I've assembled some notes from old manuals and other sources
on the formats used for on-disk file systems through the
Additional notes, comments on style, and whatnot are welcome.
(It may be sensible to send anything in the last two categories
directly to me, rather than to the whole list.)
Does anyone know (remember) which Unices had .../bin/[ be a link
to .../bin/test. I remember this being the case, but it is not so on
any recent Solaris. It is the case on my Mac, so in at least one BSD
derivative. I looked through a 7th edition tarball from the archive
and it's not the case there. So my guess is that it is a BSDism, and
it probably was the case in SunOS 4 and before, and I guess on at
least 4.2BSD & later.
On 17-Nov-07, at 4:15 PM, Bob Eager wrote:
> ** Reply to note from Toby Thain <toby(a)smartgames.ca> Sat, 17 Nov
> 2007 12:44:53 -0200
>> On 17-Nov-07, at 11:21 AM, Bob Eager wrote:
>>> ** Reply to note from Toby Thain <toby(a)smartgames.ca> Sat, 17 Nov
>>> 2007 11:08:32 -0200
>>>> On 2-Nov-07, at 11:59 AM, Bob Eager wrote:
>>>>> ** Reply to note from Brantley Coile <brantley(a)coraid.com> Fri, 2
>>>>> Nov 2007 09:42:47 -0400
>>>>>> Is this the book you are thinking of?
>>>>> Probably was!
>>>>> I just bought a copy on eBay a couple of weeks ago, and have just
>>>>> read it
>>>>> cover to cover.
>>>> There's more than one edition. ...
> I have the earlier "Computer Engineering" and the 2nd edition of
> "Art of
> Digital Design". I have now ordered the 1998 edition of "Computer
> Engineering". I look forward to all of the stuff that was too late
> for the
> first edition.
Sorry! I think I was actually talking about a different Bell title. I
checked my past orders and found the following:
Author: Bell, C. Gordon; Newell, Allen
Title: Computer Structures: Readings and Examples
Author: Siewiorek, Daniel; Bell, C. Gordon; Newell, Allen,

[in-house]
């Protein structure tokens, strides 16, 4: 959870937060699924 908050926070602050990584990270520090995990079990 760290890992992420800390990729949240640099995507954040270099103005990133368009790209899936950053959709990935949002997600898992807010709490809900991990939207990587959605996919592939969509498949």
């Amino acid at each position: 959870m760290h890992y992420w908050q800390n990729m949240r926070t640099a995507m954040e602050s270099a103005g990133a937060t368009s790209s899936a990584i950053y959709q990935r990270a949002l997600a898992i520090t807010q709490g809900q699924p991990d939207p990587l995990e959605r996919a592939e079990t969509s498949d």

Title: Computer Structures: Principles and Examples
Both of these contain many architectural case studies (each book
covers a different set). And both should be findable in this list:
I also have Computer Engineering but it's a different book! Sorry
again about the confusion.
** Reply to note from Brantley Coile <brantley(a)coraid.com> Fri, 2 Nov 2007 09:42:47 -0400
> Is this the book you are thinking of?
I just bought a copy on eBay a couple of weeks ago, and have just read it
cover to cover. A bit dry at the start, but fascinating...I starting using
PDP11s back in 1972. (an 11/20)
And used what I think was the first v6 UNIX system in England...
Having long ago got rid of my collection of ageing British (super)
minis, I realise I'm missing them, though I'm not sure why. I can't
pretend any more that something running 4.2BSD is really practical,
so I'd like to get something really impractical, like a pdp11.
What I'd like to be able to do is run 7th edition or thereabouts and/
or 2.11BSD on something which is not too large (so full-height 19"
racks are out). I'm not interested in emulators. It looks to me
like there are such systems - for instance the recently-discussed
11/23 (or 11/73) looks practical, other than being in Utah.
So I guess I have two questions:
Firstly is this a practical thing to do in terms of reliability of HW
etc? I finally gave up on the previous lot of machines at least
partly because disks &c were just so flaky that it was too painful to
keep things working (also we're talking full-height 19" racks in some
cases so they were a bit, well, big). I don't want to spend my life
trying to source ancient disks etc (though I'm clearly not expecting
things to be as reliable as good, new modern kit).
Secondly, does anyone in the UK (may be there is no one but me, of
course...) have any hints where I might look and what I might expect
to pay. I've looked on ebay but I'm a little nervous of what I might
get that way.